threatens the security of our energy supply. A drive to carbon electricity generation, particularly by organisations,“increase the proportion of energy we obtain from renewable communities and individuals that have not traditionallysources will not only increase the security of energy supplies engaged in the electricity market . Unlike ROCs, whichin the UK; it will also provide opportunities for investment in are market traded, the value of FITs is fixed by Government,new industries and new technologies. The Government will with the value for each technology based on the type ofhelp business develop in this area to put the UK at the technology and its associated economic viability. FITsforefront of new renewable technologies and skills” . provide benefits at 3 levels: • Generation tariff – the electricity supplier will pay theiii) wealth of the UK’s renewable energy resources. FIT for each unit (kilowatt) of electricity generated;The scale of opportunity in the UK is informed by the UKhaving some of the richest wind and marine resources in • Export tariff – energy not used can be exported back toEurope. Wind and marine resource alone could deliver a the grid, with an additional payment; andsignificant proportion of the UK’s electricity demand, with • Energy bill savings – less electricity will be procuredscale to export to the EU. from the supplier impacting the electricity bill.3.2 Financial Mechanisms for Renewable Electricity 3.3 Renewable Electricity Growth ProjectionsAchieving the renewable electricity target of 30% will require In order to achieve its 2020 targets there needs to be a three-investment within the UK of £100bn . Without fiscal fold increase in renewable capacity (from 12.7GW in 2011).drivers parity with conventional fossil fuel technologies will Figure 1 illustrates the growth in renewable electricity bynot be achieved and the associated investment in renewable technology between 2008 and 2020. By 2020, more thanelectricity will not happen . A number of fiscal drivers are 70% of the UK’s renewable electricity will be provided bytherefore in place to incentivise investment and growth. The wind power, which represents the more mature form ofschemes cover a range of scales from domestic micro- renewable electricity technology.generation through to offshore windfarms that will rivalnuclear power stations in capacity. These fiscal schemes areoutlined below. It should be noted that the schemes aresubject to ongoing review, which has informed a degree ofuncertainty and inertia amongst developers.3.2.1 Renewable Obligation Certificates for large scale renewable electricityThe Renewable Obligation (RO) is presently the UK’smechanism for ensuring that large scale renewable generationprojects have grid parity with non-renewable generation.Through the RO, developers receive a subsidy in the form ofRenewable Obligation Certificates (ROCs), which areallocated for each megawatt hour of electricity generated. Thenumber of ROCs awarded varies between technologies – for Figure 1: Renewable electricity technology capacities –example in 2012, 2 ROCs / MW were awarded for offshore comparison between 2008 and projected to 2020 wind farms and 1 ROC / MW for onshore. This reflects the As the UK moves towards 2020, the size of renewable energydifference in costs between developing onshore and offshore projects is forecast to increase significantly. By 2020 some ofwind farms. ROCs can be sold to electricity suppliers, who the planned wind farms will be more than 10 times biggerare legally obligated to supply a determined minimum level than the UK’s largest operating windfarm today, matchingof green power in the UK. During 2012, ROCs have been and even exceeding nuclear power stations in output. As atrading at around £45 . consequence of the FITs, we will also see around 10% of ourThe number of ROCs is set to reduce between 2013 and 2017, renewable electricity coming from small-scale (micro-after which, a “Feed in Tariff Contract for Difference” generation), including domestic installations.approach will apply. Projects already subject to the RO Renewable energy growth is not just dependent onsystem are to be “grandfathered”; therefore, the levels of RO Government Policy and capital investment decisions.support will remain critical for the lifetime of those projects Successful negotiation of the planning system is also critical.accredited to the scheme before it closes. Whilst Government Policy and a generalised support for renewables from the British community  meant that the3.2.2 Feed in Tariffs for Micro-generation significant majority of projects have been approved, localised challenges have prevented many projects from progressing.Feed in Tariffs (FITs) were introduced to encouragedeployment of additional small-scale (less than 5MW) low- 2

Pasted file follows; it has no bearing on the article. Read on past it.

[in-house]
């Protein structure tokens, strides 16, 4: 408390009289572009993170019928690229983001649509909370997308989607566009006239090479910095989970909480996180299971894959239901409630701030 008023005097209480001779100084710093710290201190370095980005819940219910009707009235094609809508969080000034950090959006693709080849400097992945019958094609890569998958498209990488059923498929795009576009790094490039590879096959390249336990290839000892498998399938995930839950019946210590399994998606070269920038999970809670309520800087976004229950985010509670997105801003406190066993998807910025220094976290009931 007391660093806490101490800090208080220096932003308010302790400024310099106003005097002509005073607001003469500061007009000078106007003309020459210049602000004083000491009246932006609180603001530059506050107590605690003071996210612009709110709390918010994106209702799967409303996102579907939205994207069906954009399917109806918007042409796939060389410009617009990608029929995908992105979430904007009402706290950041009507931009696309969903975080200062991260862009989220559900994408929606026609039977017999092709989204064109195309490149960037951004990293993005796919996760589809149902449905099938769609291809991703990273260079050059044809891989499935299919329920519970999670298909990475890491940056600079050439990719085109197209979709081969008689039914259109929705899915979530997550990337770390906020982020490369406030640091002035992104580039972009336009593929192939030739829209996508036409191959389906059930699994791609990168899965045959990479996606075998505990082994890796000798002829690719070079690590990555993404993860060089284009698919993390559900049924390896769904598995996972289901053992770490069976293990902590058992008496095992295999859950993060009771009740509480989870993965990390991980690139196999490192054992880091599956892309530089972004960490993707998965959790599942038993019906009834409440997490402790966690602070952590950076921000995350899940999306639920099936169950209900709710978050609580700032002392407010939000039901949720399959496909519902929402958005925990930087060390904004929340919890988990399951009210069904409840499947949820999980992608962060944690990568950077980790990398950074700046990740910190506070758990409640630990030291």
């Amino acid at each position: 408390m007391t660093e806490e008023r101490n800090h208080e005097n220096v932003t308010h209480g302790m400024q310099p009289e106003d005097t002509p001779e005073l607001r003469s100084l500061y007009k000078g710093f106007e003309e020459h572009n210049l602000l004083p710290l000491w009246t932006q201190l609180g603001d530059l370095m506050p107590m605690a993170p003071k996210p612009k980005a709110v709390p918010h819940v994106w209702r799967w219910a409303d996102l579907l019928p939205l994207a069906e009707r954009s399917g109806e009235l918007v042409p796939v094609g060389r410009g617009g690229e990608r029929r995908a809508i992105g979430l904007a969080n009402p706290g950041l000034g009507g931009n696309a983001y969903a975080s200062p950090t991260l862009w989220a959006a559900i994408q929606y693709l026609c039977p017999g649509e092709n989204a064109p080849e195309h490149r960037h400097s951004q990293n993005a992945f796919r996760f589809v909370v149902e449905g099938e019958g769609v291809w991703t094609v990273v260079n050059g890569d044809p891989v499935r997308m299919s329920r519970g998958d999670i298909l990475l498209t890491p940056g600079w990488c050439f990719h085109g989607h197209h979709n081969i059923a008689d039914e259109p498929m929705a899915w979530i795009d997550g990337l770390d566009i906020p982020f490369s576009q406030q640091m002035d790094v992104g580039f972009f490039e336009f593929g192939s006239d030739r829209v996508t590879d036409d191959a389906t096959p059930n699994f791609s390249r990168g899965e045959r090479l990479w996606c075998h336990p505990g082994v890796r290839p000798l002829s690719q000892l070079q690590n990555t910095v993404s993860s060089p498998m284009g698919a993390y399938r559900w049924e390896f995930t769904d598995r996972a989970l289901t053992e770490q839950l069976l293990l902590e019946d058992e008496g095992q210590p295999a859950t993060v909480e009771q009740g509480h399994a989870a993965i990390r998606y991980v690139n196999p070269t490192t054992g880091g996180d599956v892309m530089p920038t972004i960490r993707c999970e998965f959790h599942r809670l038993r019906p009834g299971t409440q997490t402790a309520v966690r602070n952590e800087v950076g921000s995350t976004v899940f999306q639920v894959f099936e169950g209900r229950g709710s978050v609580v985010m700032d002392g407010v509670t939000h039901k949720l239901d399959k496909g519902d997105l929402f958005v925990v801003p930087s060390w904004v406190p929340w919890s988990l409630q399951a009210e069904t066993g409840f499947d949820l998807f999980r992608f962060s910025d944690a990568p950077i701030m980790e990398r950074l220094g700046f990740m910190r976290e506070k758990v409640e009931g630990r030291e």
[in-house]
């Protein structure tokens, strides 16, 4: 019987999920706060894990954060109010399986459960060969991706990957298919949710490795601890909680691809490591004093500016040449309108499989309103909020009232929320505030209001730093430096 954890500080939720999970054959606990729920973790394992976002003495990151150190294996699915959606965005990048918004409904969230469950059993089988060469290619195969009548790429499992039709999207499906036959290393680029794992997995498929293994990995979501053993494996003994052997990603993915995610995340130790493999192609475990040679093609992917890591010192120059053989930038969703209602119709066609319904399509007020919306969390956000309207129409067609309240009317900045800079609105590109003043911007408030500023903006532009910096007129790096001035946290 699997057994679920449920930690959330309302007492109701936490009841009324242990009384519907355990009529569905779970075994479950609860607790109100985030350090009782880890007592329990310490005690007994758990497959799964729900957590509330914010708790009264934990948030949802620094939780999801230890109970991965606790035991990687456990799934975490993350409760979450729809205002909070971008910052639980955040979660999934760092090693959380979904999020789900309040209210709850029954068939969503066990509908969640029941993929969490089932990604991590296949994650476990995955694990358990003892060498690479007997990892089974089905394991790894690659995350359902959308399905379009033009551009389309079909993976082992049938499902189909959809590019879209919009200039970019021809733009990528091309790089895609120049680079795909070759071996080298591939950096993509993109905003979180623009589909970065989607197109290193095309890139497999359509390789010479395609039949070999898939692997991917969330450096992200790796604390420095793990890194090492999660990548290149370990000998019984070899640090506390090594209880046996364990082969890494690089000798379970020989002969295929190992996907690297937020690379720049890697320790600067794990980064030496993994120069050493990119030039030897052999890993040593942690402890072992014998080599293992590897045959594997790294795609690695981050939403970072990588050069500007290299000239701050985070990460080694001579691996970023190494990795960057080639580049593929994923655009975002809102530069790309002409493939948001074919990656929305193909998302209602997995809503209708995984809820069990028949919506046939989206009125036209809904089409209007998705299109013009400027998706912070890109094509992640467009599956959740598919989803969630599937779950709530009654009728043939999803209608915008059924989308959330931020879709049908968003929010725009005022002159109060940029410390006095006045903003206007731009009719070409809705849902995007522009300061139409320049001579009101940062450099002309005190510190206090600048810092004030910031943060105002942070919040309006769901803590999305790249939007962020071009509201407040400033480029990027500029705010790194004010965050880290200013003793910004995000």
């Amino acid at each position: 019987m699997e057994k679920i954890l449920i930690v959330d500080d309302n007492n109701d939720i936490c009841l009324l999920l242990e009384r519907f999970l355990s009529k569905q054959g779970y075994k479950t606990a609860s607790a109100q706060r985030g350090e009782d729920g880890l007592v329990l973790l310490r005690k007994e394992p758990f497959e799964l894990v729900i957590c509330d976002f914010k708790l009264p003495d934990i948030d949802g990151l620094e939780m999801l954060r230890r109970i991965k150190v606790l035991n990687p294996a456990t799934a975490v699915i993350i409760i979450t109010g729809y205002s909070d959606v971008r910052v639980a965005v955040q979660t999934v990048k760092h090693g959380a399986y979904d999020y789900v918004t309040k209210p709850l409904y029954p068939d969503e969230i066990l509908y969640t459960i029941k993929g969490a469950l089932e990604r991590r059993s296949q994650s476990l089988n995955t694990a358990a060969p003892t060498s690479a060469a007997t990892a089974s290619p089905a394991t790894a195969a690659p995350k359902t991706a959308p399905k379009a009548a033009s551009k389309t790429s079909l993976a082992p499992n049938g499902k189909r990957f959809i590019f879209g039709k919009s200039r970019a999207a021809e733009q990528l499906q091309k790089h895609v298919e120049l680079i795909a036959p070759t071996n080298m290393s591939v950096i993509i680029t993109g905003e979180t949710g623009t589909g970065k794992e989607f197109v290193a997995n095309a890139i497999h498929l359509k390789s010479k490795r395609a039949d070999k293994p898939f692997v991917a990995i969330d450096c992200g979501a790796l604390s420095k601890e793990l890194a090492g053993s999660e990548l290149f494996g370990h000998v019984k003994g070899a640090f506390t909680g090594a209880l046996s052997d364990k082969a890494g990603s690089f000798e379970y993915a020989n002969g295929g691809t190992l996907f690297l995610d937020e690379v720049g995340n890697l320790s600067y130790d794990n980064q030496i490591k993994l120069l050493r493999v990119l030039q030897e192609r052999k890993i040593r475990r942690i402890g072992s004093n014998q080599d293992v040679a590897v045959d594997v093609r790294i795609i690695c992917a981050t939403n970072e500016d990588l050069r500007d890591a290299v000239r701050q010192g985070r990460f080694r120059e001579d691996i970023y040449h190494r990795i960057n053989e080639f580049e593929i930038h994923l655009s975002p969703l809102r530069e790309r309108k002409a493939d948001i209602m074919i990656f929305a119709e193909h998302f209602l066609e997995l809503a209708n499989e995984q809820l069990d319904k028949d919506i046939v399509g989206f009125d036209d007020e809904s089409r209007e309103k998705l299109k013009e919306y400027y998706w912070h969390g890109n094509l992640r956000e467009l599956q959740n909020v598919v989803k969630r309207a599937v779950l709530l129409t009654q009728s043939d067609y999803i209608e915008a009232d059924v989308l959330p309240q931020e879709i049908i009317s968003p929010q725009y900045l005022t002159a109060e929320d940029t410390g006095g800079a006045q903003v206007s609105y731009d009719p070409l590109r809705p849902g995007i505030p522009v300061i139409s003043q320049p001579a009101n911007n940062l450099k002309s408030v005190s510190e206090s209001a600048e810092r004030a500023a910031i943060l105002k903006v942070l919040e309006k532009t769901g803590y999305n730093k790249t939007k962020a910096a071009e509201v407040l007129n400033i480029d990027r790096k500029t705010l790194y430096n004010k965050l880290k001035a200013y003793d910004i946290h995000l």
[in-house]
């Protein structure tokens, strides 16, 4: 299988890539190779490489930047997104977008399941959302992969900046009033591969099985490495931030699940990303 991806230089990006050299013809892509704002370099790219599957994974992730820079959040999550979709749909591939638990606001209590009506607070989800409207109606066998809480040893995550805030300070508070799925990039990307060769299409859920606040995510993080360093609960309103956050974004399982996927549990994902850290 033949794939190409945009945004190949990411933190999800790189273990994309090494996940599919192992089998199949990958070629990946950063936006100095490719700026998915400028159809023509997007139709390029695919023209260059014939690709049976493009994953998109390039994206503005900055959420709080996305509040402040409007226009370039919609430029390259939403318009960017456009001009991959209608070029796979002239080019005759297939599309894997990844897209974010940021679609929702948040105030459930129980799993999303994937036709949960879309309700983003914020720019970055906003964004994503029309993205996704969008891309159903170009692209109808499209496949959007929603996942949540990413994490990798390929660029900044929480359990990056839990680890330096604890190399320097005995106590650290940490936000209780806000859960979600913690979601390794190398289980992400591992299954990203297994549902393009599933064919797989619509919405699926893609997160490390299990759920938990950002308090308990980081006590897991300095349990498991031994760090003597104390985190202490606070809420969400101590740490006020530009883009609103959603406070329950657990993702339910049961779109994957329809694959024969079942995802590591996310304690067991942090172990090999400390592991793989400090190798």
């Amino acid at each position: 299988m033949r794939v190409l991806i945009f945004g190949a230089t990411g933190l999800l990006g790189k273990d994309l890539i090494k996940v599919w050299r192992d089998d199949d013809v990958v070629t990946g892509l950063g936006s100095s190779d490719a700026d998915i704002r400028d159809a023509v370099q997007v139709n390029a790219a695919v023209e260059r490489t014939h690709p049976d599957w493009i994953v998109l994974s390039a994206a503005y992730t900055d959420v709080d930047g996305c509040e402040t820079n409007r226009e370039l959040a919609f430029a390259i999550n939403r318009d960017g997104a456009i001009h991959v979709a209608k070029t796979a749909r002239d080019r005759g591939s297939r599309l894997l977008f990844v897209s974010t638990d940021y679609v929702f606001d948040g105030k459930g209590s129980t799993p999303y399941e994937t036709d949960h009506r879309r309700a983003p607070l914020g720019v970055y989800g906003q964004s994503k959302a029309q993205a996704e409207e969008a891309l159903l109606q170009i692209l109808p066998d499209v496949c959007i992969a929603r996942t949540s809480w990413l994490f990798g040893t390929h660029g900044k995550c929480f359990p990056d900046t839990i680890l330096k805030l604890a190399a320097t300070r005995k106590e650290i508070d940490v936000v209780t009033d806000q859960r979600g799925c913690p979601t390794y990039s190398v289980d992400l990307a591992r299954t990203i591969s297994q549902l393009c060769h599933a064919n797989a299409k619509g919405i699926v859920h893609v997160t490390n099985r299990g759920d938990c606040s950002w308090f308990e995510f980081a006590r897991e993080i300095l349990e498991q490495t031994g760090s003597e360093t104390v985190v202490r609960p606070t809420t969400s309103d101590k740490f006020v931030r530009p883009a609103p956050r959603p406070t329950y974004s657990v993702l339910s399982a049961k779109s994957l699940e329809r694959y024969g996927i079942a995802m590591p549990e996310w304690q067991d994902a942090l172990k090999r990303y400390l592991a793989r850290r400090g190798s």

4 Challenges the wind generation capacity” . The grid therefore needs to be able to accommodate the new projects whilst ensuring4.1 Rapid growth in renewable electricity to 2020 that the wind power supply is channelled to demand.Whilst growth in renewable electricity has been strong, a On an international scale, the European supergrid wouldthree-fold increase is still required by 2020. For Scotland to enable a wider distribution of electricity across Northernmeet its target of 100% renewable electricity by 2020, will Europe, such that when the wind is blowing and UK supplyrequire a sustained annual renewable deployment rate of more exceeds demand, the energy can be exported to areas wherethan twice ever experienced in Scotland is required . renewable electricity supply is weaker . The technologyAchieving this growth requires the rapid deployment of and standards for high voltage underwater supergrid requiresrenewable energy projects, which are being developed with considerable development.increasing scale. Key to the efficient management of the UK’s energy isMajor renewable energy projects involve significant capital accurate weather forecasting, which optimises the amount ofcosts, complex supply chains and complex challenging paths. renewable electricity that is used by balancing otherThis presents challenges to developers / operators in traditional forms of electricity generation.achieving the efficiencies that will drive ROI. Those that canoptimise their project plans and resources will deploy faster 4.4 Operating and maintaining remote assetsand with lower costs. How renewable electricity assets are managed has a profoundWhilst subsidies (e.g. ROCs) have been instrumental in impact on productivity. Wind farms typically operate with andriving growth in renewable energy, there has been availability factor of approximately 95%. The challengecontinuing uncertainty around the ongoing Renewable facing the industry is to optimise the availability factor, suchObligations reviews. This has undermined the confidence of that failures and outages are kept to a minimum and thatinvestors and renewable energy’s growth potential, maintenance activities take place when the wind is notparticularly given the long lead times in planning and blowing.building major projects such as offshore wind farms . Data management is critical to an optimised operations and maintenance programme. Data collected from the hundreds4.2 Managing the intermittency of supply of sensors, combined with weather data and maintenanceMost forms of renewable electricity are subject to degrees of team management information provides the basis forintermittency in supply. In the case of wind farms, the intelligent analysis that can drive operational improvement.capacity factor (which describes the average output as a In maturity terms the industry is increasingly recognising thepercentage of capacity) is approximately 30% of maximum value of data mining and analytics. In many cases, however,capacity (37% for offshore and 27% for onshore) . the full opportunities are not being realised, withWhilst wind power outputs are predictable over aggregated organisations operating with ad hoc systems that are not fullytime periods, power outputs can vary significantly between integrated let alone configured to exploit data to its potential.one hour and the next. Such intermittency has to be managed. Renewable electricity assets need to be maintained inIf there’s no wind, no electricity is generated and demand potentially dangerous environments. The largest offshoremust be satisfied from elsewhere, unless it can be curtailed. wind farms will feature hundreds of turbines. Maintaining theOn the other hand, what happens with the surplus renewable turbines over their life will require crews working full-time inenergy? How and where will it be stored and by whom? Can some of Britain’s harshest marine environments. Theit be used productively? Can it be exported – is it either challenge is minimising the exposure of workers to these riskstechnically feasible or economically viable? Do the inter- whilst securing efficient maintenance of the assets.connectors with sufficient capacity exist? At what price canpower be imported and exported, if those that are being 4.5 Collaborating within complex supply chainstrading with are facing the same intermittency challenges? How the supply chain is configured can have significantIntermittent output also means there will be a need for implications for project success. Major renewable energygeneration from other – typically non-renewable – projects are characterised by their complex consortia andtechnologies, such as gas generation. This in turn raises supply chains, which are collectively working withquestions about capital spending, managing waste and dealing challenging critical paths and a significant capital cost base.with CO2 emissions. Some of the largest wind farms involve partnership across both the supply chain and amongst competitors. This presents4.3 Upgrading the grid and managing supply challenges around how the consortia operates, howThe national grid was not designed to support the UK’s information is shared quickly and effectively withoutcurrent growth in renewable electricity. “Wind turbines are compromising confidentiality and security.usually located in rural or upland areas, where the electricalconnection to the nearest electricity substation can be weak,and where local demand for electricity may be much less than 3